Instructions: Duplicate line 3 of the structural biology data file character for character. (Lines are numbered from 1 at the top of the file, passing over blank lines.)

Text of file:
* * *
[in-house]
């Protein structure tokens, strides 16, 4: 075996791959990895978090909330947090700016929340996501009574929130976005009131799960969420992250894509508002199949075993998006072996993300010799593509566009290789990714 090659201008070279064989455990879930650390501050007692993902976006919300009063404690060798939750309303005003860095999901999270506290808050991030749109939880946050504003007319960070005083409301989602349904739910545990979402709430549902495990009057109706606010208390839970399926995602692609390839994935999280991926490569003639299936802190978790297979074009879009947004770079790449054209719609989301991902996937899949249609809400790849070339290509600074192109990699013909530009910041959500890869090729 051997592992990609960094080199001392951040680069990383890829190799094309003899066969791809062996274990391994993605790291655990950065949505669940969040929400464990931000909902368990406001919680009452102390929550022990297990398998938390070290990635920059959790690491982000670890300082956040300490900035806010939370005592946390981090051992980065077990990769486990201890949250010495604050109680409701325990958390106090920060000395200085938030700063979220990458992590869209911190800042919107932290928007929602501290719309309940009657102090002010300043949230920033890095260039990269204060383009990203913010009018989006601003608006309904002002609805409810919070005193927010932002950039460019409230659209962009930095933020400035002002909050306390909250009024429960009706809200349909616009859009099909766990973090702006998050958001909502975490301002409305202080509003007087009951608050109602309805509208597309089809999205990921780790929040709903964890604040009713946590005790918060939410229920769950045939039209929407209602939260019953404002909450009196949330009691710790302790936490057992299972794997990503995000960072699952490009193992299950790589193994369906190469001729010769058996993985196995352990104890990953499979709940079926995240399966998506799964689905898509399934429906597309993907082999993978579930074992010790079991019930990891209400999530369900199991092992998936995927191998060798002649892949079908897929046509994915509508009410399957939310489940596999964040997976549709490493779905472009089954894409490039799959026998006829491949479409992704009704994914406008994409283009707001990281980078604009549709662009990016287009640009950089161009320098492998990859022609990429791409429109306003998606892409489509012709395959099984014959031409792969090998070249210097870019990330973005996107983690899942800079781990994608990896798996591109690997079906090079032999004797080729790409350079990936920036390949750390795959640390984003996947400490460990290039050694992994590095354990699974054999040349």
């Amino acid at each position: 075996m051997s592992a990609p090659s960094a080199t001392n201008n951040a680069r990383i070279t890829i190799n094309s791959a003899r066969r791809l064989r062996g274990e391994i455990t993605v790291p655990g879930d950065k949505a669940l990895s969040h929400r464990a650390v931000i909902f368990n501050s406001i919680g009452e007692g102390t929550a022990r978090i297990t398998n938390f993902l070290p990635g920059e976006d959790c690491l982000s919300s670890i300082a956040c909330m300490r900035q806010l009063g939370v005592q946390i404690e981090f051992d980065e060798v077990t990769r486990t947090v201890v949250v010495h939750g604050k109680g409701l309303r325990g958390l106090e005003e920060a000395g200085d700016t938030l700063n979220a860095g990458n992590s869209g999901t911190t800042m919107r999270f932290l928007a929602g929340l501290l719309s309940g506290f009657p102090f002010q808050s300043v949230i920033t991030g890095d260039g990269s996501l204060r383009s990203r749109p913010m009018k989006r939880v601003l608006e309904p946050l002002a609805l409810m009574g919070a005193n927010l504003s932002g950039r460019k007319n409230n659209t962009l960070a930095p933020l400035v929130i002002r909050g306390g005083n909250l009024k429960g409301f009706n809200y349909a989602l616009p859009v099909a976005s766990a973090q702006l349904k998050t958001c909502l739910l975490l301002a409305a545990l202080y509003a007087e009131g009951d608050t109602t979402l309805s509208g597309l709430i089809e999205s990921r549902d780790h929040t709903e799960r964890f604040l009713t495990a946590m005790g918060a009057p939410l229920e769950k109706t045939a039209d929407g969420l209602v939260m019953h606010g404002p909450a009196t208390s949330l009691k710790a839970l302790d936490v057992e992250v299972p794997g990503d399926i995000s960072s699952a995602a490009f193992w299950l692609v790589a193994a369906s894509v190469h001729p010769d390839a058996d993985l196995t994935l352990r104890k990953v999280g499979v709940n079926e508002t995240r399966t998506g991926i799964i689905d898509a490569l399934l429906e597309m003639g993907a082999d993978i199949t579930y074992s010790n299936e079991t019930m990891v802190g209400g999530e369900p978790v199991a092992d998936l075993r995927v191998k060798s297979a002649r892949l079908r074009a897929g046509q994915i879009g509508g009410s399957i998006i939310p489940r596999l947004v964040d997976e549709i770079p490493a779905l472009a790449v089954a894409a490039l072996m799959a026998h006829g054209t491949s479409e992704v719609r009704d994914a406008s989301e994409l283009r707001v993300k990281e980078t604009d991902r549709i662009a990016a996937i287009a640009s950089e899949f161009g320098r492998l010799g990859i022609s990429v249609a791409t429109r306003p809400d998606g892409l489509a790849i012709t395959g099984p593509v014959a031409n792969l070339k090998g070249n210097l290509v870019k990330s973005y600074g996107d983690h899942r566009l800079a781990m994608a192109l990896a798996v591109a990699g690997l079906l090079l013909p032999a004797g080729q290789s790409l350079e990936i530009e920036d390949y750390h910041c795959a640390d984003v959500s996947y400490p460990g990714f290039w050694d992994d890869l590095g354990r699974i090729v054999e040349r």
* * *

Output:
């Amino acid at each position: 075996m051997s592992a990609p090659s960094a080199t001392n201008n951040a680069r990383i070279t890829i190799n094309s791959a003899r066969r791809l064989r062996g274990e391994i455990t993605v790291p655990g879930d950065k949505a669940l990895s969040h929400r464990a650390v931000i909902f368990n501050s406001i919680g009452e007692g102390t929550a022990r978090i297990t398998n938390f993902l070290p990635g920059e976006d959790c690491l982000s919300s670890i300082a956040c909330m300490r900035q806010l009063g939370v005592q946390i404690e981090f051992d980065e060798v077990t990769r486990t947090v201890v949250v010495h939750g604050k109680g409701l309303r325990g958390l106090e005003e920060a000395g200085d700016t938030l700063n979220a860095g990458n992590s869209g999901t911190t800042m919107r999270f932290l928007a929602g929340l501290l719309s309940g506290f009657p102090f002010q808050s300043v949230i920033t991030g890095d260039g990269s996501l204060r383009s990203r749109p913010m009018k989006r939880v601003l608006e309904p946050l002002a609805l409810m009574g919070a005193n927010l504003s932002g950039r460019k007319n409230n659209t962009l960070a930095p933020l400035v929130i002002r909050g306390g005083n909250l009024k429960g409301f009706n809200y349909a989602l616009p859009v099909a976005s766990a973090q702006l349904k998050t958001c909502l739910l975490l301002a409305a545990l202080y509003a007087e009131g009951d608050t109602t979402l309805s509208g597309l709430i089809e999205s990921r549902d780790h929040t709903e799960r964890f604040l009713t495990a946590m005790g918060a009057p939410l229920e769950k109706t045939a039209d929407g969420l209602v939260m019953h606010g404002p909450a009196t208390s949330l009691k710790a839970l302790d936490v057992e992250v299972p794997g990503d399926i995000s960072s699952a995602a490009f193992w299950l692609v790589a193994a369906s894509v190469h001729p010769d390839a058996d993985l196995t994935l352990r104890k990953v999280g499979v709940n079926e508002t995240r399966t998506g991926i799964i689905d898509a490569l399934l429906e597309m003639g993907a082999d993978i199949t579930y074992s010790n299936e079991t019930m990891v802190g209400g999530e369900p978790v199991a092992d998936l075993r995927v191998k060798s297979a002649r892949l079908r074009a897929g046509q994915i879009g509508g009410s399957i998006i939310p489940r596999l947004v964040d997976e549709i770079p490493a779905l472009a790449v089954a894409a490039l072996m799959a026998h006829g054209t491949s479409e992704v719609r009704d994914a406008s989301e994409l283009r707001v993300k990281e980078t604009d991902r549709i662009a990016a996937i287009a640009s950089e899949f161009g320098r492998l010799g990859i022609s990429v249609a791409t429109r306003p809400d998606g892409l489509a790849i012709t395959g099984p593509v014959a031409n792969l070339k090998g070249n210097l290509v870019k990330s973005y600074g996107d983690h899942r566009l800079a781990m994608a192109l990896a798996v591109a990699g690997l079906l090079l013909p032999a004797g080729q290789s790409l350079e990936i530009e920036d390949y750390h910041c795959a640390d984003v959500s996947y400490p460990g990714f290039w050694d992994d890869l590095g354990r699974i090729v054999e040349r």